10. Good for Murph.

    I hadn’t looked into Stathead before! Looks like it’s an overhaul of Play Index, which was already basically my favorite thing on the internet.

  11. Stathead
    we can apparently now take it as read
    any sinful errors of the past eliminated
    romantic opposition in retreat, numerically decimated

    the individual as a new number
    no need to think, to feel – why encumber?
    art thou living at this hour, Mario Soto?
    what think you of your new appel – in toto?

    words we know are in retreat
    so difficult, so rarely neat
    a number, ah, now that we understand
    the simple life where everything is bland.

  12. @8 — rereading your comment, you’re absolutely right, you did say that. Sorry!

  13. Hey crew, I’m busy with closing out school year, moving out of house (into a new one) & prepping old house to be sold. Add 2 kids on top of that while wife works more than full time, and you can guess that I don’t have much time to write. Shoot me an email if you’ve got something to say. cothrjr at gmail dot com.

  14. The 96 World Series is the undisputed king of horrible playoff losses and the rug getting pulled out from under the dream season of 93 isn’t far behind, but I’ve always maintained the 02 NLDS is a sleeper pick for third or forth worst, depending on how you feel about the other World Series losses.

    Not only was it the last ride of the Big Three, but the best bullpen they ever had was squandered by two shockingly bad Tom Glavine starts. After years of losing close playoff games due bullpen meltdowns, 02 really felt different.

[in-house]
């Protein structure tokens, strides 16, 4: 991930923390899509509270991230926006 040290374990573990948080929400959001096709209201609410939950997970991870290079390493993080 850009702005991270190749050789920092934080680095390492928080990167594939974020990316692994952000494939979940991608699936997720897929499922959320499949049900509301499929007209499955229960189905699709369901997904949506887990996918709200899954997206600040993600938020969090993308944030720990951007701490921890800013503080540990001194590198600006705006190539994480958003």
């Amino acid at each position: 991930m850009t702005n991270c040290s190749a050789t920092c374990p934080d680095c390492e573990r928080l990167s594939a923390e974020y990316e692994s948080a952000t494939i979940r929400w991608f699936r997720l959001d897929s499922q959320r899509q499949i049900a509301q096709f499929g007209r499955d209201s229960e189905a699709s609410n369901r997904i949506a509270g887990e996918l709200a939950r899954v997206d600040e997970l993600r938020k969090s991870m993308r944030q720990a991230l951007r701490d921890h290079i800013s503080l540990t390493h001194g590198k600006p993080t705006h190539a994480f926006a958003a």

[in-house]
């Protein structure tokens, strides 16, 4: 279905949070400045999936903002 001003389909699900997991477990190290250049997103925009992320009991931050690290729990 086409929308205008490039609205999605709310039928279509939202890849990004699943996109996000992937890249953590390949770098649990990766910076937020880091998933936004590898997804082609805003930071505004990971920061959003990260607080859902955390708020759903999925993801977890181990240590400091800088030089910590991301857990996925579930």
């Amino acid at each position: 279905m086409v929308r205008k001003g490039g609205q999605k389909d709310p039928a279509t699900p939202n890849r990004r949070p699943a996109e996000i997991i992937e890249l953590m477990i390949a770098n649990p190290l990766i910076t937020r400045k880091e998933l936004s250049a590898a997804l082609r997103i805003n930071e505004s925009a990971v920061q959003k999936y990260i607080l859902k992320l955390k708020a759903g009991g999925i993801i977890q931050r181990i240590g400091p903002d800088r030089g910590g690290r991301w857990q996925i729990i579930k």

To me, the losses in 91 and 92 were softened by the 95 title; the struggle made the victory sweeter.

    The Marlins and Padres were objectivity great teams in those two years and the 99 team was so beat up by the time they got to the Yankees it’s hard to get mad.

    There’s something way more infuriating about having the league’s best team but losing in the first round.

  15. Today is June 5th. There is no agreement between the owners and players. The season would hypothetically start in 25 days.

    Will there be a season?

  16. I always thought they would come to an agreement, but now I’m leaning towards no.

  17. Same as @19. Hard to believe that they won’t eventually come to their senses, but it’s clear that the two sides have no mutual trust and I suspect they may not be able to see eye to eye even if they wanted to.

    It’s so embarrassing that the NBA came to agreement and they can’t.

  18. @20 Agreed. The lack of seemingly any mutual trust whatsoever that seems to border on complete animosity towards each other scares the hell out of me. And the longer this goes, the longer I wonder if either 2020 and 2022 won’t happen. That we’re headed towards a work stoppage, and the only question is whether it’s 2020 or 2022. Not sure they would do both, but man, they really seem to not like each other right now.

  19. I think the MLBPA is too worried about posturing and keeping the faith and the owners have a big group within that figure if you have to fight the contract that quick anyway (after 2021), fight it now.

    I expect an owner demand to report and a player response by filing suit. The only thing that will keep owners from doing that is not wanting to get “Sotomayor’d.”

  20. That would be the nuclear option. It’s stunning and sad that it’s come to this.

  21. @17 – I agree, the ’02 loss to the Giants was underratedley terrible. Undone by a pair of bad Tom Glavine starts and the complete and total inability to get ANY kind of big hit in Game 5. We left 12 men on base in that game and were 2-for-freaking-10 with runners in scoring position with only one of the hits driving in a run. One of the most frustrating games in Braves history.